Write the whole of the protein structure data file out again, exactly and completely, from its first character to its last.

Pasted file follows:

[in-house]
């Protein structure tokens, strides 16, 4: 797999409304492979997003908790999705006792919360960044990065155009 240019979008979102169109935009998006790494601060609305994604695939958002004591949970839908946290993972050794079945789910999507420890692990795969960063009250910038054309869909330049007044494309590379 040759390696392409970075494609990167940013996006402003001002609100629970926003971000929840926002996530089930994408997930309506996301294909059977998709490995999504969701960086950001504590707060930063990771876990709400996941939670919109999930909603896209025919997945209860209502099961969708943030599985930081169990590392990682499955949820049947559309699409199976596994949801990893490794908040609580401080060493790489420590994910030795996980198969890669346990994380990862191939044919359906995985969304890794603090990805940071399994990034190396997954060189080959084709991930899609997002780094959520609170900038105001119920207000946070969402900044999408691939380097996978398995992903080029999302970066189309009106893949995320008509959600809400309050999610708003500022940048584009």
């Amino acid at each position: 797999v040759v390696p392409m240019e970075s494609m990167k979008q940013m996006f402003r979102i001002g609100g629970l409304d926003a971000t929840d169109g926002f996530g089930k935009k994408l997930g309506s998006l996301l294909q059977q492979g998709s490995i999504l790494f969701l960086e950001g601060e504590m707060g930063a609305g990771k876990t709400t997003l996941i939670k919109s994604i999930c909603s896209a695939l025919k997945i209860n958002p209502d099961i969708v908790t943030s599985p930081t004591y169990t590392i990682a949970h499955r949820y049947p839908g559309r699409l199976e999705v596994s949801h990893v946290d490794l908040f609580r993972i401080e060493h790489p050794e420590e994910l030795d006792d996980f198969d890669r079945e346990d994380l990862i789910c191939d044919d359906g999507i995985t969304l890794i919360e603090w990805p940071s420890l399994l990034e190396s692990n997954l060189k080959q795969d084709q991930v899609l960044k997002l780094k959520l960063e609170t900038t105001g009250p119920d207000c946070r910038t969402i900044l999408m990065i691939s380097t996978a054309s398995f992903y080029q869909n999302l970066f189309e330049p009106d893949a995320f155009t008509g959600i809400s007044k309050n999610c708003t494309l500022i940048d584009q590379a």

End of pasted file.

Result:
[in-house]
């Protein structure tokens, strides 16, 4: 797999409304492979997003908790999705006792919360960044990065155009 240019979008979102169109935009998006790494601060609305994604695939958002004591949970839908946290993972050794079945789910999507420890692990795969960063009250910038054309869909330049007044494309590379 040759390696392409970075494609990167940013996006402003001002609100629970926003971000929840926002996530089930994408997930309506996301294909059977998709490995999504969701960086950001504590707060930063990771876990709400996941939670919109999930909603896209025919997945209860209502099961969708943030599985930081169990590392990682499955949820049947559309699409199976596994949801990893490794908040609580401080060493790489420590994910030795996980198969890669346990994380990862191939044919359906995985969304890794603090990805940071399994990034190396997954060189080959084709991930899609997002780094959520609170900038105001119920207000946070969402900044999408691939380097996978398995992903080029999302970066189309009106893949995320008509959600809400309050999610708003500022940048584009």
């Amino acid at each position: 797999v040759v390696p392409m240019e970075s494609m990167k979008q940013m996006f402003r979102i001002g609100g629970l409304d926003a971000t929840d169109g926002f996530g089930k935009k994408l997930g309506s998006l996301l294909q059977q492979g998709s490995i999504l790494f969701l960086e950001g601060e504590m707060g930063a609305g990771k876990t709400t997003l996941i939670k919109s994604i999930c909603s896209a695939l025919k997945i209860n958002p209502d099961i969708v908790t943030s599985p930081t004591y169990t590392i990682a949970h499955r949820y049947p839908g559309r699409l199976e999705v596994s949801h990893v946290d490794l908040f609580r993972i401080e060493h790489p050794e420590e994910l030795d006792d996980f198969d890669r079945e346990d994380l990862i789910c191939d044919d359906g999507i995985t969304l890794i919360e603090w990805p940071s420890l399994l990034e190396s692990n997954l060189k080959q795969d084709q991930v899609l960044k997002l780094k959520l960063e609170t900038t105001g009250p119920d207000c946070r910038t969402i900044l999408m990065i691939s380097t996978a054309s398995f992903y080029q869909n999302l970066f189309e330049p009106d893949a995320f155009t008509g959600i809400s007044k309050n999610c708003t494309l500022i940048d584009q590379a």